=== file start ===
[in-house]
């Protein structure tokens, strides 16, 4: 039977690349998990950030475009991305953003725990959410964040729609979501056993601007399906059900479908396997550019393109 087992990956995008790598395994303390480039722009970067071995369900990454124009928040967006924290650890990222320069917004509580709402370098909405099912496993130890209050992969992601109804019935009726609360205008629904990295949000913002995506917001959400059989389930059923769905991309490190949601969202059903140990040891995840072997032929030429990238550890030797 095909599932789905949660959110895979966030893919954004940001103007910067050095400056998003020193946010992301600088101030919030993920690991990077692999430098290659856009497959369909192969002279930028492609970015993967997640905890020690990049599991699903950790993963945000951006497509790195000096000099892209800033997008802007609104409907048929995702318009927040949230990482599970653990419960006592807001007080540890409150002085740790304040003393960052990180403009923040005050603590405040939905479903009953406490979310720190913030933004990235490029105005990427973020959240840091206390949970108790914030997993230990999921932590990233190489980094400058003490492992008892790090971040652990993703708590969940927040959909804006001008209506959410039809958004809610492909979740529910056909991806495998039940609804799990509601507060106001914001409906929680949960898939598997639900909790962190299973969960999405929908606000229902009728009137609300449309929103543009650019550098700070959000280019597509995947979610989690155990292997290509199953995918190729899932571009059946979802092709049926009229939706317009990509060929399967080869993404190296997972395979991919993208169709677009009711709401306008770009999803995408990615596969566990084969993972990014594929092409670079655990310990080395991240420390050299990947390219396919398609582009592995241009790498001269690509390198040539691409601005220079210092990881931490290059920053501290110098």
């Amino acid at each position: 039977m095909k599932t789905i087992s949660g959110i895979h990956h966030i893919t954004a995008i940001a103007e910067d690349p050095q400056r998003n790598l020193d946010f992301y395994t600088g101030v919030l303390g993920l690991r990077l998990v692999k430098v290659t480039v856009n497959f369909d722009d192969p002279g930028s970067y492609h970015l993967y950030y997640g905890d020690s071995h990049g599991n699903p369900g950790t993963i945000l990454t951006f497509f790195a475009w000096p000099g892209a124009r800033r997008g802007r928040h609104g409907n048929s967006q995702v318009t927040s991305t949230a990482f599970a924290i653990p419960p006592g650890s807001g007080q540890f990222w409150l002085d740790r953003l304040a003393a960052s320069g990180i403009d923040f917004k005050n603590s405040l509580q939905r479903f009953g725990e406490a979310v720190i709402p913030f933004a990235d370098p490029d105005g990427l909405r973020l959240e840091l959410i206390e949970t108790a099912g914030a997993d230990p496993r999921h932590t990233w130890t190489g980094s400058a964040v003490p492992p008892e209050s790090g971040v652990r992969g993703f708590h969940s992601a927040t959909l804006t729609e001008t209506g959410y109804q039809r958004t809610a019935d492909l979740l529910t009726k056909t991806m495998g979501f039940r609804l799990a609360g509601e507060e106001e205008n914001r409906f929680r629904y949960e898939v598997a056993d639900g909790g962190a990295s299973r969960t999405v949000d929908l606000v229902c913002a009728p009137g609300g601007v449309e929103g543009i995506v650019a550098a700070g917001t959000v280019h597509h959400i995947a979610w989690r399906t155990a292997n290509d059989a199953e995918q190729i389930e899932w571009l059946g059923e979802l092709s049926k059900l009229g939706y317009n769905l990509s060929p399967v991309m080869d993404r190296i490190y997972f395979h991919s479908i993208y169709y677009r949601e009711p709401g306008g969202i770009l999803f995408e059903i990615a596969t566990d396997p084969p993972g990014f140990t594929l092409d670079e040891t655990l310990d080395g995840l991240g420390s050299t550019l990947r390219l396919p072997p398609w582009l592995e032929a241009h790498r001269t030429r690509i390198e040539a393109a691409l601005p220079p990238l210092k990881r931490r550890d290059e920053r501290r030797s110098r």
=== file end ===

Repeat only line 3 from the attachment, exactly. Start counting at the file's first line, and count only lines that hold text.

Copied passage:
């Amino acid at each position: 039977m095909k599932t789905i087992s949660g959110i895979h990956h966030i893919t954004a995008i940001a103007e910067d690349p050095q400056r998003n790598l020193d946010f992301y395994t600088g101030v919030l303390g993920l690991r990077l998990v692999k430098v290659t480039v856009n497959f369909d722009d192969p002279g930028s970067y492609h970015l993967y950030y997640g905890d020690s071995h990049g599991n699903p369900g950790t993963i945000l990454t951006f497509f790195a475009w000096p000099g892209a124009r800033r997008g802007r928040h609104g409907n048929s967006q995702v318009t927040s991305t949230a990482f599970a924290i653990p419960p006592g650890s807001g007080q540890f990222w409150l002085d740790r953003l304040a003393a960052s320069g990180i403009d923040f917004k005050n603590s405040l509580q939905r479903f009953g725990e406490a979310v720190i709402p913030f933004a990235d370098p490029d105005g990427l909405r973020l959240e840091l959410i206390e949970t108790a099912g914030a997993d230990p496993r999921h932590t990233w130890t190489g980094s400058a964040v003490p492992p008892e209050s790090g971040v652990r992969g993703f708590h969940s992601a927040t959909l804006t729609e001008t209506g959410y109804q039809r958004t809610a019935d492909l979740l529910t009726k056909t991806m495998g979501f039940r609804l799990a609360g509601e507060e106001e205008n914001r409906f929680r629904y949960e898939v598997a056993d639900g909790g962190a990295s299973r969960t999405v949000d929908l606000v229902c913002a009728p009137g609300g601007v449309e929103g543009i995506v650019a550098a700070g917001t959000v280019h597509h959400i995947a979610w989690r399906t155990a292997n290509d059989a199953e995918q190729i389930e899932w571009l059946g059923e979802l092709s049926k059900l009229g939706y317009n769905l990509s060929p399967v991309m080869d993404r190296i490190y997972f395979h991919s479908i993208y169709y677009r949601e009711p709401g306008g969202i770009l999803f995408e059903i990615a596969t566990d396997p084969p993972g990014f140990t594929l092409d670079e040891t655990l310990d080395g995840l991240g420390s050299t550019l990947r390219l396919p072997p398609w582009l592995e032929a241009h790498r001269t030429r690509i390198e040539a393109a691409l601005p220079p990238l210092k990881r931490r550890d290059e920053r501290r030797s110098r």